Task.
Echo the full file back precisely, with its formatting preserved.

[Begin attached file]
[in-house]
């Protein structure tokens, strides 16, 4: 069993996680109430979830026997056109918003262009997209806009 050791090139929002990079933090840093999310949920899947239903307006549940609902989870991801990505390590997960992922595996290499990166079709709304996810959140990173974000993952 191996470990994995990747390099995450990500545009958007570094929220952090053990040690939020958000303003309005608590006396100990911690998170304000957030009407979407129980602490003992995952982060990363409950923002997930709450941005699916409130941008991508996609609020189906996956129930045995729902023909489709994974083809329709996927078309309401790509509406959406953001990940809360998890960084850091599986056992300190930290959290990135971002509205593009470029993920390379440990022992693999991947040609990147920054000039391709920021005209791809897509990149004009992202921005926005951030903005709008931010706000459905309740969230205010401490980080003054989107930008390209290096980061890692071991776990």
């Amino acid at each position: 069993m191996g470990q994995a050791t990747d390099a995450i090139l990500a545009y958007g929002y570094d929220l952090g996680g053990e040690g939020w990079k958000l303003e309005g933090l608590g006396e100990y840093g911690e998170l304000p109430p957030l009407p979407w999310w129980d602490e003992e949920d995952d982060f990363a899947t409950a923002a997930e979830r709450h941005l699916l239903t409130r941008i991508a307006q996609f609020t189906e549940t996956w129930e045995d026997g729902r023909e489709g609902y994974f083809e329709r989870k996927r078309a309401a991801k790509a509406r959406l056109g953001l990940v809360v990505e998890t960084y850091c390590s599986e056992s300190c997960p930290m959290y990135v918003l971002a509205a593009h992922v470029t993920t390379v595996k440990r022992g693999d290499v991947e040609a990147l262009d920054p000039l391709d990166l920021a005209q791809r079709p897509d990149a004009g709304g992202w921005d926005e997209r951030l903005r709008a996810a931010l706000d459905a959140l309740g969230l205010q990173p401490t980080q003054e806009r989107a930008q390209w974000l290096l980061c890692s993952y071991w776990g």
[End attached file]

[in-house]
């Protein structure tokens, strides 16, 4: 069993996680109430979830026997056109918003262009997209806009 050791090139929002990079933090840093999310949920899947239903307006549940609902989870991801990505390590997960992922595996290499990166079709709304996810959140990173974000993952 191996470990994995990747390099995450990500545009958007570094929220952090053990040690939020958000303003309005608590006396100990911690998170304000957030009407979407129980602490003992995952982060990363409950923002997930709450941005699916409130941008991508996609609020189906996956129930045995729902023909489709994974083809329709996927078309309401790509509406959406953001990940809360998890960084850091599986056992300190930290959290990135971002509205593009470029993920390379440990022992693999991947040609990147920054000039391709920021005209791809897509990149004009992202921005926005951030903005709008931010706000459905309740969230205010401490980080003054989107930008390209290096980061890692071991776990």
């Amino acid at each position: 069993m191996g470990q994995a050791t990747d390099a995450i090139l990500a545009y958007g929002y570094d929220l952090g996680g053990e040690g939020w990079k958000l303003e309005g933090l608590g006396e100990y840093g911690e998170l304000p109430p957030l009407p979407w999310w129980d602490e003992e949920d995952d982060f990363a899947t409950a923002a997930e979830r709450h941005l699916l239903t409130r941008i991508a307006q996609f609020t189906e549940t996956w129930e045995d026997g729902r023909e489709g609902y994974f083809e329709r989870k996927r078309a309401a991801k790509a509406r959406l056109g953001l990940v809360v990505e998890t960084y850091c390590s599986e056992s300190c997960p930290m959290y990135v918003l971002a509205a593009h992922v470029t993920t390379v595996k440990r022992g693999d290499v991947e040609a990147l262009d920054p000039l391709d990166l920021a005209q791809r079709p897509d990149a004009g709304g992202w921005d926005e997209r951030l903005r709008a996810a931010l706000d459905a959140l309740g969230l205010q990173p401490t980080q003054e806009r989107a930008q390209w974000l290096l980061c890692s993952y071991w776990g």